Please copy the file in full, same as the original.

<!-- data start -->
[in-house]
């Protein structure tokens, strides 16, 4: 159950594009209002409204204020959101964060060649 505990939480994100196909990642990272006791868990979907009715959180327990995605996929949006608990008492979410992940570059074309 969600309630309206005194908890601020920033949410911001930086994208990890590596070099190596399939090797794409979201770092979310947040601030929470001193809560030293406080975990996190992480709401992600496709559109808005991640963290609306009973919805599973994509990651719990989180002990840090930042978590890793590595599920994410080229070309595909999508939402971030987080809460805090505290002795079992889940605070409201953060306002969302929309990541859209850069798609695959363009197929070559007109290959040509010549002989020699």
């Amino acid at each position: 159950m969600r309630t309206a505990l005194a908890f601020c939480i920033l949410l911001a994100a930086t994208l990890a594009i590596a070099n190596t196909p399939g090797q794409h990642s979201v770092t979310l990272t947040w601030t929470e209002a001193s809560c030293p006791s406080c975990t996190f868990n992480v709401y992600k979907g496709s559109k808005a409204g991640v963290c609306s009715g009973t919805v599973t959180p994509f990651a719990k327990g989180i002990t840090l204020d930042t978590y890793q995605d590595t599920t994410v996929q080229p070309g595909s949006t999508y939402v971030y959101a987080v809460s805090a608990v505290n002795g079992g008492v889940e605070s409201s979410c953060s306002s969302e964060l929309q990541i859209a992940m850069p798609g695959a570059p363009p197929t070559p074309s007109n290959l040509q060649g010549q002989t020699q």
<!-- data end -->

[in-house]
């Protein structure tokens, strides 16, 4: 159950594009209002409204204020959101964060060649 505990939480994100196909990642990272006791868990979907009715959180327990995605996929949006608990008492979410992940570059074309 969600309630309206005194908890601020920033949410911001930086994208990890590596070099190596399939090797794409979201770092979310947040601030929470001193809560030293406080975990996190992480709401992600496709559109808005991640963290609306009973919805599973994509990651719990989180002990840090930042978590890793590595599920994410080229070309595909999508939402971030987080809460805090505290002795079992889940605070409201953060306002969302929309990541859209850069798609695959363009197929070559007109290959040509010549002989020699």
């Amino acid at each position: 159950m969600r309630t309206a505990l005194a908890f601020c939480i920033l949410l911001a994100a930086t994208l990890a594009i590596a070099n190596t196909p399939g090797q794409h990642s979201v770092t979310l990272t947040w601030t929470e209002a001193s809560c030293p006791s406080c975990t996190f868990n992480v709401y992600k979907g496709s559109k808005a409204g991640v963290c609306s009715g009973t919805v599973t959180p994509f990651a719990k327990g989180i002990t840090l204020d930042t978590y890793q995605d590595t599920t994410v996929q080229p070309g595909s949006t999508y939402v971030y959101a987080v809460s805090a608990v505290n002795g079992g008492v889940e605070s409201s979410c953060s306002s969302e964060l929309q990541i859209a992940m850069p798609g695959a570059p363009p197929t070559p074309s007109n290959l040509q060649g010549q002989t020699q």